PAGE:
Vegetarian and vegan protein subsitutes
Meatless alternatives for chicken, meat and fish
Eating a vegetarian diet is linked with many health benefits—including lower cholesterol, lower blood pressure and lower overall BMI. You'll want to make sure you're eating balanced meals and getting key nutrients that can sometimes be lacking for vegetarians and vegans, such as vitamin B12, iron and omega-3s. And whether you've just made the switch or want to shake up your dinner game, you may want some fresh ideas for what to eat. Beyond basic vegetables, fruits and whole grains, we've put together a list of our favorite vegetarian and vegan substitutes for animal proteins. These plant-based foods will help you skip the meat and still enjoy delicious meals.
Eggplant offers a meaty texture and an earthy, savory (umami) flavor. This versatile veggie can be prepared many ways, from grilling and baking to stir-frying and even stuffing (similar to a stuffed chicken breast).
It's become quite popular to use portobello mushrooms as a substitute for a burger, but mushrooms can do so much more. Chopped, sliced or ground mushrooms provide a meaty texture and earthy, smoky flavor that works well in the place of meat.
Similar to chicken, this soy-based vegetarian protein takes on the flavors of what it is seasoned and cooked with. This makes tofu an excellent canvas for introducing all types of flavors. It easily substitutes chicken in regular curry recipes. Plus, a 3-ounce serving of tofu packs in 9 grams of protein.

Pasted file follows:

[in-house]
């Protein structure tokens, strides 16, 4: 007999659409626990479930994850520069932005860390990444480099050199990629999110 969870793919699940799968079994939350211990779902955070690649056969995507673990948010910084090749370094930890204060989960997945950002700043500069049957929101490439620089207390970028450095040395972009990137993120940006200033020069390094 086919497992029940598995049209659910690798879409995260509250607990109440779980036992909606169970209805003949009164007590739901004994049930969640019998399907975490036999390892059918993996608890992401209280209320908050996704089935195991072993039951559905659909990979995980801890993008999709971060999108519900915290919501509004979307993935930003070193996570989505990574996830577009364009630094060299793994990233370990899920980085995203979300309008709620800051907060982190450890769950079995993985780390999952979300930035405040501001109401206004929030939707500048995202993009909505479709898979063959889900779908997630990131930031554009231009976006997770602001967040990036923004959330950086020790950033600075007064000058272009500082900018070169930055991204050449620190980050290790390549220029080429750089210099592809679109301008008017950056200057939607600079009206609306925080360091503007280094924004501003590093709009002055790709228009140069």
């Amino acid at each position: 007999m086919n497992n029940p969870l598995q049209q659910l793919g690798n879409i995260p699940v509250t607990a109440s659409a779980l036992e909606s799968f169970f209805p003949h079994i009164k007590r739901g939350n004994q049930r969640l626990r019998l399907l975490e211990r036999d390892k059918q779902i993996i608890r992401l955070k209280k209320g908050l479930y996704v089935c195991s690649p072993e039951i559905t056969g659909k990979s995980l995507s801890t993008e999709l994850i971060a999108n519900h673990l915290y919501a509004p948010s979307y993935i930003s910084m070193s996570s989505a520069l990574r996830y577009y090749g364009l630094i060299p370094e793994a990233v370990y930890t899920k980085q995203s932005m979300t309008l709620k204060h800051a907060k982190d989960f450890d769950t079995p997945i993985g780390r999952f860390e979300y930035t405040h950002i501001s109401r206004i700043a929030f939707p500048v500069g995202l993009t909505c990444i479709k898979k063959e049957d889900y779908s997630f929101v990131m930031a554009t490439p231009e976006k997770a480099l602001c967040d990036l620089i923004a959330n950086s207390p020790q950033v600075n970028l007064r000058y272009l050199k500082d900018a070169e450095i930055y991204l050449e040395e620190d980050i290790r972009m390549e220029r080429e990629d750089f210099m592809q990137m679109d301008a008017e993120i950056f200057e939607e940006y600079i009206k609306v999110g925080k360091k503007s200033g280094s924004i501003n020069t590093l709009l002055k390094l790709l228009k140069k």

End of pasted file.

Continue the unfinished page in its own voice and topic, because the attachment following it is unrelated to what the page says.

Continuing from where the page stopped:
Sometimes referred to as "the vegetarian white meat," this wheat-based protein is a great option and provides a similar mouthfeel to chicken (in fact, many imitation chicken products on the market are made with seitan). You can buy seitan where you find tofu in most large grocery stores.
These legumes are surprisingly high in protein, with 9 grams per 1/2 cup (cooked). Their hearty texture and peppery flavor make them a good stand-in for ground beef in many recipes. Lentils come in a variety of colors including red, brown, black and green and ounce for ounce cost less than meat. You can buy them dried or canned.
Similar to lentils, beans are a good swap for beef in many recipes. Beans deliver around 8 grams of protein and 8 grams of fiber per 1/2-cup serving, though it may vary slightly depending on the type of bean. Top your salad with beans or use them in Vegetarian Chili or in place of meat in tacos and Vegetarian Taco Salad.
This soy-based protein is similar to tofu (which is also a great substitute for fish), but usually has a firmer texture, a darker brown color and a nutty flavor. Tempeh contains all the essential amino acids so it's a great vegetarian protein source and because it's fermented, it delivers probiotics (good bacteria essential for gut health). Tempeh is great grilled, , or try it pan-fried.
It seems strange to think of a fruit as a substitute for meat, but the texture of jackfruit is actually quite similar to shredded chicken (and also works well in place of pulled pork). Though this tropical fruit looks intimidating from the outside, it's sold in supermarkets in cans and in the refrigerated section with other meat substitutes.
Cauliflower is a mild vegetable and has a reputation for being able to stealthily replace certain foods, such as potatoes and even pizza crust. Cauliflower also serves as a great base to make cheese sauce or try your hand at cauliflower rice by pan frying your cauliflower after you've blended it fine.